Why does HMDI need such high bandwidth compared to Ethernet?

235 views

[ad_1]

When we stream 4k video from Netflix for example, they recommend a minimum speed of 25 mbps.But HDMI 2.0 has a bandwidth of 18.0 Gbit/s

How can we recieve 4k video with a connection speed of only 25 mbps when we need 18.0 Gbit/s to send the video to our TV?

I think it is to do with compressed vs raw 4k but do we really compress it to this an extreme? I would have thought this would result in so much loss that we are no where near 4k in the end.

In: Technology
[ad_2]

The speed for HDMI 2.0 is the max throughput, not the minimum throughput. Anything less than 18.0 gbps can be effectively transmitted through an HDMI 2.0 connection. 25 mbps is much less than 18 gbps (18 gbps is 18000 mbps).

Netflix, Youtube etc. all compress the hell out of their videos. Video compression is a lossy system, so some of the detail in the image goes away when it’s compressed–the critical thing with the compression algorithms is to try and ensure what goes missing is stuff you won’t notice. Nonetheless, if you were to run the uncompressed 4K video alongside the streamed version you would almost certainly be able to tell the difference.

As for the bandwidth requirements, 4K video is 3840×2160 pixels. You need 3 bytes to store each pixel, so each uncompressed video frame is nearly 24Mb of data on its own. If you’re streaming that video to HDMI at 60 frames per second, then you need a minimum bandwidth of a little bit over 11Gbps. HDMI gives you a fair bit of overhead there, but certainly not so much that you could say 18Gbps is overkill.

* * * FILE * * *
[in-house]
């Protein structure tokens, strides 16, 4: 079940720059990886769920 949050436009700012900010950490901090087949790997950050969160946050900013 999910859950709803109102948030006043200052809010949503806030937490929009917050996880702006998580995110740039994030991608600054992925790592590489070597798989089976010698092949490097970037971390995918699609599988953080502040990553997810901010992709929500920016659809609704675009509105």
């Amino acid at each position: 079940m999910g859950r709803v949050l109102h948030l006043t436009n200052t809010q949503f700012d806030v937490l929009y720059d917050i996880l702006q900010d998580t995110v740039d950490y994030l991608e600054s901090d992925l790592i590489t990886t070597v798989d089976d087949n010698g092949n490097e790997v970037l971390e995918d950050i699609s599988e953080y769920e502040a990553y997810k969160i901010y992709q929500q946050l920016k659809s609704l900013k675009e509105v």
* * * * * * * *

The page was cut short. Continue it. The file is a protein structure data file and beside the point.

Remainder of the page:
You stream compressed video over the internet. But then what happens? Your computer decompresses that video and sends whole 4k frames to the screen. As smart as your screen is, it’s supposed to be a relatively dumb output device, so that it can operate independent of whatever video format you’re sourcing, or how much computing power is required to reconstitute the original frame data.

Compression: the information sent over a video cable is essentially completely uncompressed video: an uncompressed image is being transmitted for each frame.

>How can we recieve 4k video with a connection speed of only 25 mbps when we need 18.0 Gbit/s to send the video to our TV?

* Compression.
* You are downloading a map and a set of instructions that tell your device how to recreate each frame of the video.
* Once that frame is recreated, the data for over 8 millions pixels needs to get from your device to the display.
* Also up to 8 channels of audio, plus other data, and the HDMI spec also includes room for a 100mbps ethernet link embedded inside the HDMI link

4K video is 3840 × 2160 pixels with 3 colors and 8 bit per color.

So you need 3840*2160*3*8=199,065,600 bit for a single frame. At 60 frame per second that is 11,943,936,000 bits or 11 Gbit/s

The first 4K video at 60 Hz on Youtube I founds was https://www.youtube.com/watch?v=LXb3EKWsInQ it is 961.43 MB for 5:13 video

The amount of data per second is 961.43*1024^2*8/((5*60+13))=
25,767,000 bits per second. This includes audio so the video size is smaller

That is a compression range of 463:1 even if audio is included in one but not the other.

So the answer is compression that reduces file size but factors of a couple of hundred times.

Thanks for the replies, makes sense! I just find the fact that the uncompressed data is so much larger in size astonishing.